Since we last checked in two weeks ago, 11 potential compensation free agents signed new contracts and two others agreed to arbitration. Type A free agents Carl Crawford (Rays to Red Sox), Scott Downs (Blue Jays to Angels), Adam Dunn (Nationals to White Sox) and Jayson Werth (Phillies to Nationals) found new addresses, so their former clubs get a draft pick from their new teams as well as a supplemental first-rounder.
In other Type A news, Jorge de la Rosa (Rockies) and Paul Konerko (White Sox) returned to their old clubs, while Frank Francisco (Rangers) and Jason Frasor (Blue Jays) accepted arbitration, moves that won’t affect the 2011 draft order. Type B free agents Kevin Correia (Padres to Pirates), Miguel Olivo (Blue Jays to Mariners), J.J. Putz (White Sox to Diamondbacks), Yorvit Torrealba (Padres to Rangers) and Juan Uribe (Giants to Dodgers) moved on to new teams, so their former clubs will receive a supplemental first-rounder.
Below is the updated draft order:
This will be the last Ask BA of 2010, because I’ll be finishing the 2011 Prospect Handbook and then recovering for the rest of the year. Happy holidays to everyone.
- Where would second baseman Brett Lawrie fit on Baseball America's Blue Jays Top 10 Prospects list? Do you see him cracking the infield in Toronto or moving to an outfield corner? I really hope they don't end up flipping a combo of Lawrie, Kyle Drabek and Travis Snider to the Royals for Zack Greinke.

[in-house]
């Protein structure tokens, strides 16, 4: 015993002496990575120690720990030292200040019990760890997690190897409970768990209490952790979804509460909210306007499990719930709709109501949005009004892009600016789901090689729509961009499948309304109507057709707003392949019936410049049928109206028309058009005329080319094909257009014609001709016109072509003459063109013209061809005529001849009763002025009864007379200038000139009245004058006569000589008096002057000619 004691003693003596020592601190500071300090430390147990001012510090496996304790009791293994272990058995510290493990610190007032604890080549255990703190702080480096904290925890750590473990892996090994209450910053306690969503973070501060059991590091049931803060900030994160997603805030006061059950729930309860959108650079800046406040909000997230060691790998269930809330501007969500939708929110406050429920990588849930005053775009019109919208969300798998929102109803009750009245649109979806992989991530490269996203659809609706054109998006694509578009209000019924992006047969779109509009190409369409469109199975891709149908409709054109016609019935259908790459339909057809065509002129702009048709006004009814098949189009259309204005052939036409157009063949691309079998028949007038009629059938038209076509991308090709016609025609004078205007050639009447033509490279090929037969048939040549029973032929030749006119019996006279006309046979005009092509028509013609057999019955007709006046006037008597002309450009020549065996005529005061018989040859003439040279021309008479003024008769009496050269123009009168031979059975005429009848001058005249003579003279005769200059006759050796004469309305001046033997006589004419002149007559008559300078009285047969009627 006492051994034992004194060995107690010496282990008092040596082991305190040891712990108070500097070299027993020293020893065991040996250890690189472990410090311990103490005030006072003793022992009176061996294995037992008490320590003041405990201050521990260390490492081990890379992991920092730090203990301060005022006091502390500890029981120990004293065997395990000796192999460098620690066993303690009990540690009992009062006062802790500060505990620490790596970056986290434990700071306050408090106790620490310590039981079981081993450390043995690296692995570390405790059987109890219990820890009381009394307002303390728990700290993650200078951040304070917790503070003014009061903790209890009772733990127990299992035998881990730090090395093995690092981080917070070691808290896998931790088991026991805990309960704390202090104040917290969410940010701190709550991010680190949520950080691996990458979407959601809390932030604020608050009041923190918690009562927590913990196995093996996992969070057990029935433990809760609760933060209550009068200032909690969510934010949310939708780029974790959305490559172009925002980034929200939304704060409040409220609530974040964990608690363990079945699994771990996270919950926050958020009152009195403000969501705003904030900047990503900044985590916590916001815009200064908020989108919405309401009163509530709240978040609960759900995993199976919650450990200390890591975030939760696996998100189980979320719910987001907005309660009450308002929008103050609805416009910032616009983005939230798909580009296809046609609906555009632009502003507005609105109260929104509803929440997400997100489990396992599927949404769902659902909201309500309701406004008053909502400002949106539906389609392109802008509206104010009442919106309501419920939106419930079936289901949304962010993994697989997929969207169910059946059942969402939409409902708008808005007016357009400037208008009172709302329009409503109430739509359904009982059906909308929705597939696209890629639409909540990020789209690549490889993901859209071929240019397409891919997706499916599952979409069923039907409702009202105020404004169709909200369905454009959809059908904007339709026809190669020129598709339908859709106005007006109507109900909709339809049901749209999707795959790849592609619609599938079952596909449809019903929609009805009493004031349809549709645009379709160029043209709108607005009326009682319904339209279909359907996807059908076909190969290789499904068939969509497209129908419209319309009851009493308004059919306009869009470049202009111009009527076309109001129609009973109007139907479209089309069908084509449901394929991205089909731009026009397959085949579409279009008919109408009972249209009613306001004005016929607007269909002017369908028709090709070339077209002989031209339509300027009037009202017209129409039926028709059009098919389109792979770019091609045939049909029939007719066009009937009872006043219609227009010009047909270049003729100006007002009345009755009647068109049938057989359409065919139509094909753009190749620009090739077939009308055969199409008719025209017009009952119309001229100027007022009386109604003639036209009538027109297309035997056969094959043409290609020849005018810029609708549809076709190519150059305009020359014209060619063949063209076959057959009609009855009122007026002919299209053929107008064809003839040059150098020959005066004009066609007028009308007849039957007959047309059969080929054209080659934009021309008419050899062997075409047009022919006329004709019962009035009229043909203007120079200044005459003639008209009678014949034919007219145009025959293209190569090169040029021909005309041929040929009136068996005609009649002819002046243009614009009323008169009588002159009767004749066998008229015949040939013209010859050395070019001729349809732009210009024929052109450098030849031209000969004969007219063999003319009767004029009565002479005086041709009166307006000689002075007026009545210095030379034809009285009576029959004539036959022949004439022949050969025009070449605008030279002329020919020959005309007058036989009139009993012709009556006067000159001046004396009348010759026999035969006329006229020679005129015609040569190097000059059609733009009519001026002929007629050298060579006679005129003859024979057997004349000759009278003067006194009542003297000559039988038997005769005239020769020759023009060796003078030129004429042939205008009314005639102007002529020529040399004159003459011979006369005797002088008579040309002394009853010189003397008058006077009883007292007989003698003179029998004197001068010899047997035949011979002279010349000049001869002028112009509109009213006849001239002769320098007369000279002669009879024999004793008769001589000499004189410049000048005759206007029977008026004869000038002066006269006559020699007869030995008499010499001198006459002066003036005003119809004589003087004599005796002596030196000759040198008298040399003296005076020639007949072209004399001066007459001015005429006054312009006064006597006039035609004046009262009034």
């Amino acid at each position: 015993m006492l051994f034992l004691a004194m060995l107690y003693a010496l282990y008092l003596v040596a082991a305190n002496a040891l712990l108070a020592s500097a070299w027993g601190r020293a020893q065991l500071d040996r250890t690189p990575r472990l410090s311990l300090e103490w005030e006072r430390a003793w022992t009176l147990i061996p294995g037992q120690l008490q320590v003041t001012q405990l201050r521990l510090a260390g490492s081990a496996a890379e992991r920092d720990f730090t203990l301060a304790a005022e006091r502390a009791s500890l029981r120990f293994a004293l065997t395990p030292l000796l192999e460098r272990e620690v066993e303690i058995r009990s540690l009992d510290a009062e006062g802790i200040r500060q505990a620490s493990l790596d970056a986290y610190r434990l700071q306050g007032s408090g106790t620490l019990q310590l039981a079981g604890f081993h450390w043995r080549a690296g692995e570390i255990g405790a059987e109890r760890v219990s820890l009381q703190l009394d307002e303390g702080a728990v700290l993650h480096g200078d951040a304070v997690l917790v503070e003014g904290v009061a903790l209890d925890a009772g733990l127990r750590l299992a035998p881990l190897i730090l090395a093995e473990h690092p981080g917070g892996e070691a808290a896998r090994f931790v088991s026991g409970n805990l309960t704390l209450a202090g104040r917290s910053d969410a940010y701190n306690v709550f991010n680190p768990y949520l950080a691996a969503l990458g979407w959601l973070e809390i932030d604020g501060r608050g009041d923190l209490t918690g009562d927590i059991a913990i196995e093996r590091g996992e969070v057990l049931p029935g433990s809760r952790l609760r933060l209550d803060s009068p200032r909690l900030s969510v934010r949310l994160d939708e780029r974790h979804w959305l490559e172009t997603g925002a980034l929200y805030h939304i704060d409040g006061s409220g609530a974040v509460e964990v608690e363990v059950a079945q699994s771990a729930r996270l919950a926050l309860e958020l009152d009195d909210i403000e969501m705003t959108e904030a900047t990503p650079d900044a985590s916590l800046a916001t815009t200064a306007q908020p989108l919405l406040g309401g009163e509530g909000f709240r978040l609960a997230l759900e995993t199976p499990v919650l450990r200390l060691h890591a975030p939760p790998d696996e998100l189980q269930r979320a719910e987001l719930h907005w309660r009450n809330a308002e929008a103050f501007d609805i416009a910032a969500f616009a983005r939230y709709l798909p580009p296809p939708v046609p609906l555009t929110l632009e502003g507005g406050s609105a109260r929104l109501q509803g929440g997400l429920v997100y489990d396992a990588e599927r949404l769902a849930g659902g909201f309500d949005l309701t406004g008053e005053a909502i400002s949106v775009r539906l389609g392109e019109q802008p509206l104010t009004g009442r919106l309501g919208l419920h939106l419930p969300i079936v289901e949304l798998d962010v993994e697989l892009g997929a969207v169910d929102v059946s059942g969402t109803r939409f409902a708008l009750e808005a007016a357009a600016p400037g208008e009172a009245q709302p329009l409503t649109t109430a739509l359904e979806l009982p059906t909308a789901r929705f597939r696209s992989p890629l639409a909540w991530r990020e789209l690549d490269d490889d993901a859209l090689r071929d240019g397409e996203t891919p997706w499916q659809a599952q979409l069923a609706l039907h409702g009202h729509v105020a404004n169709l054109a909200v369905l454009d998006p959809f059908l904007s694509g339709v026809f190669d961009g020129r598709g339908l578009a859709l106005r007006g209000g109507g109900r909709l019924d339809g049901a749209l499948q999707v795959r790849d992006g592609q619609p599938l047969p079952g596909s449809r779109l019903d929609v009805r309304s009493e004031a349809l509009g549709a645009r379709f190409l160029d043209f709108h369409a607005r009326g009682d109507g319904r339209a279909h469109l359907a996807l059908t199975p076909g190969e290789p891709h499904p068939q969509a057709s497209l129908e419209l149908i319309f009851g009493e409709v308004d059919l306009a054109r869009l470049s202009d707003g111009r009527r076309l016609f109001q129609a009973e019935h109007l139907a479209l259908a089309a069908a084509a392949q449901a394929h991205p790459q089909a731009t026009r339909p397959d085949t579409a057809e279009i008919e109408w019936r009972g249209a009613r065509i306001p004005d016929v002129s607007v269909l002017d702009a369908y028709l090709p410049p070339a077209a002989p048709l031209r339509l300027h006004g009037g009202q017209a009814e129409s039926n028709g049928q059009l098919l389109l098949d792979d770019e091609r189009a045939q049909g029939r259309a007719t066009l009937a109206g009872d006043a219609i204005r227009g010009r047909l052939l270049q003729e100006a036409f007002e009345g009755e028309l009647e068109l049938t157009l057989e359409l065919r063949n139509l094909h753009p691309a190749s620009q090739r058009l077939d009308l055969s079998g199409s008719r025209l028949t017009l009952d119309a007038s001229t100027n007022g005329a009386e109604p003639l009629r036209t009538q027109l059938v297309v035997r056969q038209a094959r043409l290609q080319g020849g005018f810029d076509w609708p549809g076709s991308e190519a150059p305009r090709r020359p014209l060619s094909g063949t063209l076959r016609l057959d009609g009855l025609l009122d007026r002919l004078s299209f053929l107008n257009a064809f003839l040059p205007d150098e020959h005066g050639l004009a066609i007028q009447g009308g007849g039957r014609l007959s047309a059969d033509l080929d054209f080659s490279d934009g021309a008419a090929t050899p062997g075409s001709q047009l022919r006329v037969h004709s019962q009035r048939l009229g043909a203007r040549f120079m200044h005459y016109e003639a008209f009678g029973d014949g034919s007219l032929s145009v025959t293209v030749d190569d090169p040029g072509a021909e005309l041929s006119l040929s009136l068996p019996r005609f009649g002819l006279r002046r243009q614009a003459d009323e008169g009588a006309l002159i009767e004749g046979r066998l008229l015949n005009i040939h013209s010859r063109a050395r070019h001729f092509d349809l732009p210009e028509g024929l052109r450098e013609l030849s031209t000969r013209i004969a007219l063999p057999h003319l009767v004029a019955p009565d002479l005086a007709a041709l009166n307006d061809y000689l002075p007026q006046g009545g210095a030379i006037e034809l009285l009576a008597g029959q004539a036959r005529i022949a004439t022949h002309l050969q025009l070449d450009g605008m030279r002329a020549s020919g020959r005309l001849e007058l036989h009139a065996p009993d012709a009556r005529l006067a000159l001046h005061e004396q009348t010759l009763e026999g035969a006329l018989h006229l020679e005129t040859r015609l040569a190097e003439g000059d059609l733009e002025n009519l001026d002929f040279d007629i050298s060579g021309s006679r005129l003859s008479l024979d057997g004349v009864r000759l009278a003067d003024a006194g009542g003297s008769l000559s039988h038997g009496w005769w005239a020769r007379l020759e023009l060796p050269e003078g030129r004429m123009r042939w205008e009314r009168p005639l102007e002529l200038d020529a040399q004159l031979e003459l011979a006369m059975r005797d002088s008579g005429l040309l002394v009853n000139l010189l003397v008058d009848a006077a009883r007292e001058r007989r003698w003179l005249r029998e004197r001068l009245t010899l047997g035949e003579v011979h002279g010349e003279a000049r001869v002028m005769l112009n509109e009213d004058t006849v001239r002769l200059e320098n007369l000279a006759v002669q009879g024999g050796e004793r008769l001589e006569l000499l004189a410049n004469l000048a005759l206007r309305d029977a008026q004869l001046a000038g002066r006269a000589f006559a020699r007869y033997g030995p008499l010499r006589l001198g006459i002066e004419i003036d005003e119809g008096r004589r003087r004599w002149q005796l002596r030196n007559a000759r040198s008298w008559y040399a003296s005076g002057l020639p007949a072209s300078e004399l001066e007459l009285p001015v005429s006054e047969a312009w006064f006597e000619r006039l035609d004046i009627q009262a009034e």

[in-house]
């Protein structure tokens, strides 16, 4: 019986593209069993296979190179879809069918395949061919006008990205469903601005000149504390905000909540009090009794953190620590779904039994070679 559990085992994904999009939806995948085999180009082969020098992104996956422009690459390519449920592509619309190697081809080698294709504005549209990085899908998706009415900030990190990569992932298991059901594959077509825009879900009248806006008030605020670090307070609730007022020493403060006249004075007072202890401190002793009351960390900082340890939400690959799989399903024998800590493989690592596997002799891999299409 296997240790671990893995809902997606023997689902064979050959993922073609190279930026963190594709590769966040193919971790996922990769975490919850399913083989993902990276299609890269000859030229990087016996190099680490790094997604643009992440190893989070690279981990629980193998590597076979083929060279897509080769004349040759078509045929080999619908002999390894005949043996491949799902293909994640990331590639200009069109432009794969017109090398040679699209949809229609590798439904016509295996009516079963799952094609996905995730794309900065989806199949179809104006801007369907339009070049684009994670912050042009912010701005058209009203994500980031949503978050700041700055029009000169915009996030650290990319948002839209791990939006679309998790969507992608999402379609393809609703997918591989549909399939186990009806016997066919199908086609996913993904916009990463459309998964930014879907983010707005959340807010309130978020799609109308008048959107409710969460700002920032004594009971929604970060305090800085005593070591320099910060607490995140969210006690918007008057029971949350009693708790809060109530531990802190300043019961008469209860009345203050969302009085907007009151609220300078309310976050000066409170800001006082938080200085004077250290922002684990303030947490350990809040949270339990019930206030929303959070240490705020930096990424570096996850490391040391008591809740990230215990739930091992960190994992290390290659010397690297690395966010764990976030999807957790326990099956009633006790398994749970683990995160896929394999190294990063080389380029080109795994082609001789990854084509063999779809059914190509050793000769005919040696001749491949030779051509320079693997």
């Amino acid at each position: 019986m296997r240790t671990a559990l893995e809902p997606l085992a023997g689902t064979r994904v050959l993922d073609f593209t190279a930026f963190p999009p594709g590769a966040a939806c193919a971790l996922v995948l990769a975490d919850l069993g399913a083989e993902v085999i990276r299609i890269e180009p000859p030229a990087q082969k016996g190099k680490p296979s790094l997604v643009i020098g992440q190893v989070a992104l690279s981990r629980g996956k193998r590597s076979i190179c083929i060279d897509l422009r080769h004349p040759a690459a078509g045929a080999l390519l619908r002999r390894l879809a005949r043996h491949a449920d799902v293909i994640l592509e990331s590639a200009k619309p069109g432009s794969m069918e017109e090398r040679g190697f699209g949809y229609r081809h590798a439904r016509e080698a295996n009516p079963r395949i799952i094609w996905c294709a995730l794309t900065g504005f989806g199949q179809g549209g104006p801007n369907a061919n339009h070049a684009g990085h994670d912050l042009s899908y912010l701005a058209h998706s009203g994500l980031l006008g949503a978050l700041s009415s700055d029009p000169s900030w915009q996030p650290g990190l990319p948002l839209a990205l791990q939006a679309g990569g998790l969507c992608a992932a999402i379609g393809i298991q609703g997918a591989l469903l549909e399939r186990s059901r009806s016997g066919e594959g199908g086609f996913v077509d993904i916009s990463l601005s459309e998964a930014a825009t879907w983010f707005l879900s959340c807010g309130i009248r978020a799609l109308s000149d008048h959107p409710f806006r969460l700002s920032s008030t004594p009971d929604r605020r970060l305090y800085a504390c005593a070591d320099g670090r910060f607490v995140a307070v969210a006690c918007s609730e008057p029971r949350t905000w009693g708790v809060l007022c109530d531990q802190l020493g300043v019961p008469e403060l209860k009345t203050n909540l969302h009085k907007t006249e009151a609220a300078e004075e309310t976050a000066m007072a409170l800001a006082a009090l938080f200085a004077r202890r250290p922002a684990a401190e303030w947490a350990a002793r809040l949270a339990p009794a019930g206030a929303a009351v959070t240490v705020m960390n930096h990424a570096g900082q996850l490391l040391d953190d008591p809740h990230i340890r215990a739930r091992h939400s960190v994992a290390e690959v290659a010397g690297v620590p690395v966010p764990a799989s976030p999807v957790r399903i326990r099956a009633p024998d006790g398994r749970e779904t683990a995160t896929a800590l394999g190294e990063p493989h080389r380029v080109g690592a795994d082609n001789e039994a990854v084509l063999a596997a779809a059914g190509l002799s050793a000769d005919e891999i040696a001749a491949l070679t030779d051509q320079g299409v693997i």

I read that Brett Lawrie would have been the No. 1 prospect on Baseball America's Brewers Top 10 Prospects list. Where will he fit on the Blue Jays Top 10? Also, what type of package would Toronto have to surrender in order to obtain Zack Greinke?
Where would Brett Lawrie rank on the Blue Jays Top 10? Also, what is his ETA, the odds he sticks at second base and the most likely destination if he can't?
Every year, there’s usually at least one prospect who gets caught in Top 10 limbo, and this year it’s Lawrie. He would have been our No. 1 Brewers prospect, but he got traded to the Blue Jays for Shaun Marcum before our Milwaukee Top 10 came out—and after our Toronto Top 10 was published. So Lawrie won’t make a Top 10 in our magazine or on our website, though he will appear in the 2011 Prospect Handbook.
Here’s the scouting report that would have appeared with our Brewers Top 10 had Lawrie stayed put: